THE ECOLOGY OF ARCTIC AND ALPINE PLANTS

  • Published on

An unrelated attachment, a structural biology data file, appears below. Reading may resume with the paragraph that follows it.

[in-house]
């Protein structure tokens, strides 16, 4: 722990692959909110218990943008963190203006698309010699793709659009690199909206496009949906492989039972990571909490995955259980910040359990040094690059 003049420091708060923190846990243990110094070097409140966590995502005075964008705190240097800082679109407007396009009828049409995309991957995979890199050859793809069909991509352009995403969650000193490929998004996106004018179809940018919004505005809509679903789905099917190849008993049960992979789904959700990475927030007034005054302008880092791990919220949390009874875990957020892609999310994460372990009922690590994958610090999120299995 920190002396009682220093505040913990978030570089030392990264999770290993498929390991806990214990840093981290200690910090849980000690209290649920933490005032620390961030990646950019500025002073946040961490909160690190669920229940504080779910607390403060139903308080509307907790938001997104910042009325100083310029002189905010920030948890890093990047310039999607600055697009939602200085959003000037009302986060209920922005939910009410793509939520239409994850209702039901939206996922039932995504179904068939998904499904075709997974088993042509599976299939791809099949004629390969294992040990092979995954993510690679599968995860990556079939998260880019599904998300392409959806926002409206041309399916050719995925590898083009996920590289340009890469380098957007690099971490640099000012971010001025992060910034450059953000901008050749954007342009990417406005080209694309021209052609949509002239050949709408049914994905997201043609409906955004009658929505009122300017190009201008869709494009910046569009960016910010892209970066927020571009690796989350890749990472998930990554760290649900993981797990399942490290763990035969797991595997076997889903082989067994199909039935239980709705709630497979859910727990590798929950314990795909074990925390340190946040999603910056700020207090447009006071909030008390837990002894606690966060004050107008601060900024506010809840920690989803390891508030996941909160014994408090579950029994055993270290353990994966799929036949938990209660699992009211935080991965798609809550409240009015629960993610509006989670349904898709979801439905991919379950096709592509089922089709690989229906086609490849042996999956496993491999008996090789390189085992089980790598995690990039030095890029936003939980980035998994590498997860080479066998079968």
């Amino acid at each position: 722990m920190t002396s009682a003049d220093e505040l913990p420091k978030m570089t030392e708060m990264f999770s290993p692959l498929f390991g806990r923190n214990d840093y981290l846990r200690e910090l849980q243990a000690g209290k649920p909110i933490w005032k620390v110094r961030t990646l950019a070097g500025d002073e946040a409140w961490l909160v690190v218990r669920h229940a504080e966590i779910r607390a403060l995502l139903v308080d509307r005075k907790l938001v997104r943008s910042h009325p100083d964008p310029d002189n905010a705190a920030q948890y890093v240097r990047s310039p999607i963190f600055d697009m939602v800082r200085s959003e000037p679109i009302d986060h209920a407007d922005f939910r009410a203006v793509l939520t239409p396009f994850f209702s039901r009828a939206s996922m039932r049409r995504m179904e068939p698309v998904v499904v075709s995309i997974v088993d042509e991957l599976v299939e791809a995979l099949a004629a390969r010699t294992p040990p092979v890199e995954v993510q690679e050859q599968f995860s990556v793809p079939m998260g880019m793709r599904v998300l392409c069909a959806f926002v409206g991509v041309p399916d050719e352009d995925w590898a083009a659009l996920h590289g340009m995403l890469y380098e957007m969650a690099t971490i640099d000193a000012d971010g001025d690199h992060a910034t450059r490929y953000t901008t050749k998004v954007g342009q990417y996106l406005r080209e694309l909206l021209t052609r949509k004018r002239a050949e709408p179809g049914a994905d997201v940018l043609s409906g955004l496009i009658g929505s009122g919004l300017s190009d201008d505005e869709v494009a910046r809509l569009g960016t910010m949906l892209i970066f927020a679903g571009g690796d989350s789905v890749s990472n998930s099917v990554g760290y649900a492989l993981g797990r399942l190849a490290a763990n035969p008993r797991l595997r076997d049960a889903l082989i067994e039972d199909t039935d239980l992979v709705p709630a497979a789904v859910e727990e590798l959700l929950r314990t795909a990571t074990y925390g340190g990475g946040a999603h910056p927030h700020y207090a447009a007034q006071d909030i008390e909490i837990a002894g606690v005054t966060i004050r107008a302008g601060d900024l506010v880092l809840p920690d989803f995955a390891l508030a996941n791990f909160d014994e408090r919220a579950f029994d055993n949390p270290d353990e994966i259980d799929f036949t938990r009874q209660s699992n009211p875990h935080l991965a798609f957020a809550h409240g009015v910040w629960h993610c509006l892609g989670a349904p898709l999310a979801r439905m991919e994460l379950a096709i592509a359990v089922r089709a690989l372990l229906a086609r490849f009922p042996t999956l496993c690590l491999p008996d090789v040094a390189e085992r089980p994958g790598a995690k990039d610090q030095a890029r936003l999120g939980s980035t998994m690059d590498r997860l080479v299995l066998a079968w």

03-Oct-2016

  • View
    215

  • Download
    2

Embed Size (px)

Transcript